Historians who have commented on Rising's research tend to suggest that her strong point is as a publicist for the book she is preparing on Taylor. "We're going to start exhuming bodies right and left," says C. Vann Woodward, regarded as the foremost historian of the American South. Woodward "can't attach any credibility to the motives ascribed to the chief figures involved in 'the killing'" of Taylor, though he would "recommend [exhumation] to any presidential biographer."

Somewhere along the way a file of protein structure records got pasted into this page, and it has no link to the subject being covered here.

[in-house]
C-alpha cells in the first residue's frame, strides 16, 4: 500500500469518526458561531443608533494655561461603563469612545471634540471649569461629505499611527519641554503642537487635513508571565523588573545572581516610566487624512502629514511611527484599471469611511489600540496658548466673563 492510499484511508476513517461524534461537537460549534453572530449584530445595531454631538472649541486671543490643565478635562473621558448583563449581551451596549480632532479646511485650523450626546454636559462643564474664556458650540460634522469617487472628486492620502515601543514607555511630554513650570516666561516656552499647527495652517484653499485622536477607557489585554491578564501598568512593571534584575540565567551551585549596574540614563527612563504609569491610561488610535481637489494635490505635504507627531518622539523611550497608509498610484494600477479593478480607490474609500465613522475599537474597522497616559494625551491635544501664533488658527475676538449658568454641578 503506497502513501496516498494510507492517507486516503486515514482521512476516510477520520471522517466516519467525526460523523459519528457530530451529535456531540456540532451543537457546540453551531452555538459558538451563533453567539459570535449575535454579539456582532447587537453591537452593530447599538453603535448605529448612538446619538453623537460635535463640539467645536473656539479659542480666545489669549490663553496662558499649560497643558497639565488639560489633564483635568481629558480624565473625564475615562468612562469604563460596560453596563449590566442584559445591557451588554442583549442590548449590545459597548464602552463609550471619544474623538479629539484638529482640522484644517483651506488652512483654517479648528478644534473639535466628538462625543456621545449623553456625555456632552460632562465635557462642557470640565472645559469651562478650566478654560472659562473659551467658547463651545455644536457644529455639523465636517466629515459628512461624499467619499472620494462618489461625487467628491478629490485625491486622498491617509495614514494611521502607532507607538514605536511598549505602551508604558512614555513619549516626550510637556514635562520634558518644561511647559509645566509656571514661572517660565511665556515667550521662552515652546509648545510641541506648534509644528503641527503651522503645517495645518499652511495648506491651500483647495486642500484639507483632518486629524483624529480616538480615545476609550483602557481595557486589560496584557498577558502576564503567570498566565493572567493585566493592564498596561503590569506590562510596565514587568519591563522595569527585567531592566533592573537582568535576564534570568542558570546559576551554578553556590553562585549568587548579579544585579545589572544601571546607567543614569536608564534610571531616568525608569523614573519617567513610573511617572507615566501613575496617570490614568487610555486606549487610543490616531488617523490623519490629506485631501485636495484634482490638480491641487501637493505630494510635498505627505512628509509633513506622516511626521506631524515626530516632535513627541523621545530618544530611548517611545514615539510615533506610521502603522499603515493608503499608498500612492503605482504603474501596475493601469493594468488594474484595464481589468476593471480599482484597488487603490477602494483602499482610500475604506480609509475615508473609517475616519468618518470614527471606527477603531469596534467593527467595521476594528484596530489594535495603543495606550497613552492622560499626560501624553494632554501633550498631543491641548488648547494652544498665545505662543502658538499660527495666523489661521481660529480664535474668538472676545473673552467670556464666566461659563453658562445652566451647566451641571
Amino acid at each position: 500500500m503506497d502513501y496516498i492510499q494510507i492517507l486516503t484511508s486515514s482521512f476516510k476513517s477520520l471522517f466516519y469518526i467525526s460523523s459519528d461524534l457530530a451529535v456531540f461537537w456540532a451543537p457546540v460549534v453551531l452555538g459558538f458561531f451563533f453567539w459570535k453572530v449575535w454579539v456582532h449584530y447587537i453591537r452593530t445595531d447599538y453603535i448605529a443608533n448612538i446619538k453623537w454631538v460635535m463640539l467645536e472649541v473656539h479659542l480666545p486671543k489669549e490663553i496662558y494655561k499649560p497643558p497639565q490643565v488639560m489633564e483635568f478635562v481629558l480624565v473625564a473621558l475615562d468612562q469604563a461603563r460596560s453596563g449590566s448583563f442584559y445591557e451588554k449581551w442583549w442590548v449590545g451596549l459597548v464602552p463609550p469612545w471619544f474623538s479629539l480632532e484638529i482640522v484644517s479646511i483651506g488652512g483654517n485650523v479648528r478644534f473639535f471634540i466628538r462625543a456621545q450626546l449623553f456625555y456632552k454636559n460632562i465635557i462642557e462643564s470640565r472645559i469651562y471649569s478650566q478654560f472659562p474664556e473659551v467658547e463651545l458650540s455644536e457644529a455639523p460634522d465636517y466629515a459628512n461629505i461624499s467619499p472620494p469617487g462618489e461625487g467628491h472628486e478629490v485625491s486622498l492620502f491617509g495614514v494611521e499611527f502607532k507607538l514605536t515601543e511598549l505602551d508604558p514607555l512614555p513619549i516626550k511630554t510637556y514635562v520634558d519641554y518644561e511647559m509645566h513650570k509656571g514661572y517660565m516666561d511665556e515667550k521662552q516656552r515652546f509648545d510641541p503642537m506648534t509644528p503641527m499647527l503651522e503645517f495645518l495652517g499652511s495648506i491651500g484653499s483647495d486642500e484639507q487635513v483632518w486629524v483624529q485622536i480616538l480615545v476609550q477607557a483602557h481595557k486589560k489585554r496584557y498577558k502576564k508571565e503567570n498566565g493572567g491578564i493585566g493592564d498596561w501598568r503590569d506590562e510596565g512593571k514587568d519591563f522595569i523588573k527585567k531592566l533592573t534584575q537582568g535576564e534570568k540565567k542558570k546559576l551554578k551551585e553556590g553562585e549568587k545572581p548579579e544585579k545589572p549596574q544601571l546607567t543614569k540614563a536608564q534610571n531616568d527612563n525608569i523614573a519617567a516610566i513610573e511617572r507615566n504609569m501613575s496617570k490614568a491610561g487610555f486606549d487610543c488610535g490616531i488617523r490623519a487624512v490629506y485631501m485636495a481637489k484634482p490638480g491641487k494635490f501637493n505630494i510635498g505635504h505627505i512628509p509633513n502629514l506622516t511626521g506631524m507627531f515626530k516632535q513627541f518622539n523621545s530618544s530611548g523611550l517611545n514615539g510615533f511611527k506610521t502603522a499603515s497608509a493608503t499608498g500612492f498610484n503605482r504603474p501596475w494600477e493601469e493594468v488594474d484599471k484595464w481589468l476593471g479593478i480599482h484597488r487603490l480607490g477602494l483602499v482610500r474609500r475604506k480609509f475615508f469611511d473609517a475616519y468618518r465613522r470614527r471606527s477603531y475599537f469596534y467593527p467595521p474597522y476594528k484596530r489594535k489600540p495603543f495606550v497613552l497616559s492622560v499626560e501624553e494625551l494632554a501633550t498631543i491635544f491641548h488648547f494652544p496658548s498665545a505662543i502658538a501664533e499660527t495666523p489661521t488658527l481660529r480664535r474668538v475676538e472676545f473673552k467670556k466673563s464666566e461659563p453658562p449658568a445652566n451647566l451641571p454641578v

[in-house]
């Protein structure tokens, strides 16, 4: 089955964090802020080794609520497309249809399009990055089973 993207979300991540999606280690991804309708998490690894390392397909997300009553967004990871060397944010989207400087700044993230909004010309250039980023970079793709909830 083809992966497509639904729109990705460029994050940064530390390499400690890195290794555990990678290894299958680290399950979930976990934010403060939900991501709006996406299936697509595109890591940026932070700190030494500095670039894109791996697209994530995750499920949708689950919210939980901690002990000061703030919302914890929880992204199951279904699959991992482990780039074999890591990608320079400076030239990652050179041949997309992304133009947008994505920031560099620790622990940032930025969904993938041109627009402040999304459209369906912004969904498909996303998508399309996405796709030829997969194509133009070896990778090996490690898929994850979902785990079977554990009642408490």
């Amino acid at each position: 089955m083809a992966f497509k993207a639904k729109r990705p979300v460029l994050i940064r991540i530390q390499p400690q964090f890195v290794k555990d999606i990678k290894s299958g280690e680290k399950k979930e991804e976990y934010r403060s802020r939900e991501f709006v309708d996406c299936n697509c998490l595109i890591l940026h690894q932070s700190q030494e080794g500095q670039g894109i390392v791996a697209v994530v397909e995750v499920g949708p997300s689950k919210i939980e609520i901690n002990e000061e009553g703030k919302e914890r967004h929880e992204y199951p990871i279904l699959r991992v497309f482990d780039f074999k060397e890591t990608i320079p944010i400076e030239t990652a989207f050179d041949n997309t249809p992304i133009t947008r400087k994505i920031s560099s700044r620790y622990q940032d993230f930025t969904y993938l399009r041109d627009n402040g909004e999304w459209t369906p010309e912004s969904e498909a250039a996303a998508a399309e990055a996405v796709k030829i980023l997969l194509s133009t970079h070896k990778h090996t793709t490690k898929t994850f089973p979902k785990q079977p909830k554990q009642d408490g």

Rising does seem to relish the spotlight, but mostly because it affords her the chance to boost the man she always calls "Zachary" ("He accepted slavery because he was stuck with it") and say nasty things about people like Henry Clay ("When he heard Zachary died, he said, coldly, 'This will secure the passage of my compromise'"). Rising at one time tried to obtain samples of Taylor's hair from the Smithsonian's Division of Political History, which has locks from every president from Washington to James Buchanan. The Smithsonian, however, declined to provide the samples, partly because it couldn't say when they were taken. It also wanted to settle a separate controversy over whether Lincoln's hair and a bloodstain on his doctor's cuff, also in the possession of the museum, should be analyzed to see if he was genetically disposed to Marfan's syndrome (a disease of the connective tissue that causes elongation of the body and can lead to heart and eye problems). She also points out that she did not set off last week's publicity extravaganza. Working quickly and discreetly, she had secured written permission for the exhumation from a half dozen of the president's descendants and then through proper channels also obtained the cooperation of Richard Greathouse, the Jefferson County, Ky., coroner. It was the Department of Veterans Affairs in Washington, Rising believes, that leaked word of her exhumation request to the press and created what looked to some like a re-enactment of Geraldo's ill-fated dig into the "vaults" of Al Capone.